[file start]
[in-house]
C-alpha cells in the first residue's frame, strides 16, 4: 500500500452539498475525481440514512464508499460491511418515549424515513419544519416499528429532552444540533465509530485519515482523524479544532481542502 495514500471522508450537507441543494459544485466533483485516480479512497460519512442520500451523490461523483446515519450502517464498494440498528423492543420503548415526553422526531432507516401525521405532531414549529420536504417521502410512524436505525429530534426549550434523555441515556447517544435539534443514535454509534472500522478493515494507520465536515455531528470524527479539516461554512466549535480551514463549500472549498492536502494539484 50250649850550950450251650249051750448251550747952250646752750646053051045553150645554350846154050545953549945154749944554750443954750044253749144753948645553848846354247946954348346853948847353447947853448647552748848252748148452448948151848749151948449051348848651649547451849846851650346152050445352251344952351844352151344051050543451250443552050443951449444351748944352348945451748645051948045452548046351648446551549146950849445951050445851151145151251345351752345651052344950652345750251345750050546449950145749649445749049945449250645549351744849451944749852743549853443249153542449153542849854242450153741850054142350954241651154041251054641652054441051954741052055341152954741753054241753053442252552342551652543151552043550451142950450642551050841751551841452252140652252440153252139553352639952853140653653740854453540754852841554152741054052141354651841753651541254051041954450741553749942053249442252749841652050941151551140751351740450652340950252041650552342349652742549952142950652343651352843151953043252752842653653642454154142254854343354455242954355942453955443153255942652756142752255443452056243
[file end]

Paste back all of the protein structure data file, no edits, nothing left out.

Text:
[in-house]
C-alpha cells in the first residue's frame, strides 16, 4: 500500500452539498475525481440514512464508499460491511418515549424515513419544519416499528429532552444540533465509530485519515482523524479544532481542502 495514500471522508450537507441543494459544485466533483485516480479512497460519512442520500451523490461523483446515519450502517464498494440498528423492543420503548415526553422526531432507516401525521405532531414549529420536504417521502410512524436505525429530534426549550434523555441515556447517544435539534443514535454509534472500522478493515494507520465536515455531528470524527479539516461554512466549535480551514463549500472549498492536502494539484 50250649850550950450251650249051750448251550747952250646752750646053051045553150645554350846154050545953549945154749944554750443954750044253749144753948645553848846354247946954348346853948847353447947853448647552748848252748148452448948151848749151948449051348848651649547451849846851650346152050445352251344952351844352151344051050543451250443552050443951449444351748944352348945451748645051948045452548046351648446551549146950849445951050445851151145151251345351752345651052344950652345750251345750050546449950145749649445749049945449250645549351744849451944749852743549853443249153542449153542849854242450153741850054142350954241651154041251054641652054441051954741052055341152954741753054241753053442252552342551652543151552043550451142950450642551050841751551841452252140652252440153252139553352639952853140653653740854453540754852841554152741054052141354651841753651541254051041954450741553749942053249442252749841652050941151551140751351740450652340950252041650552342349652742549952142950652343651352843151953043252752842653653642454154142254854343354455242954355942453955443153255942652756142752255443452056243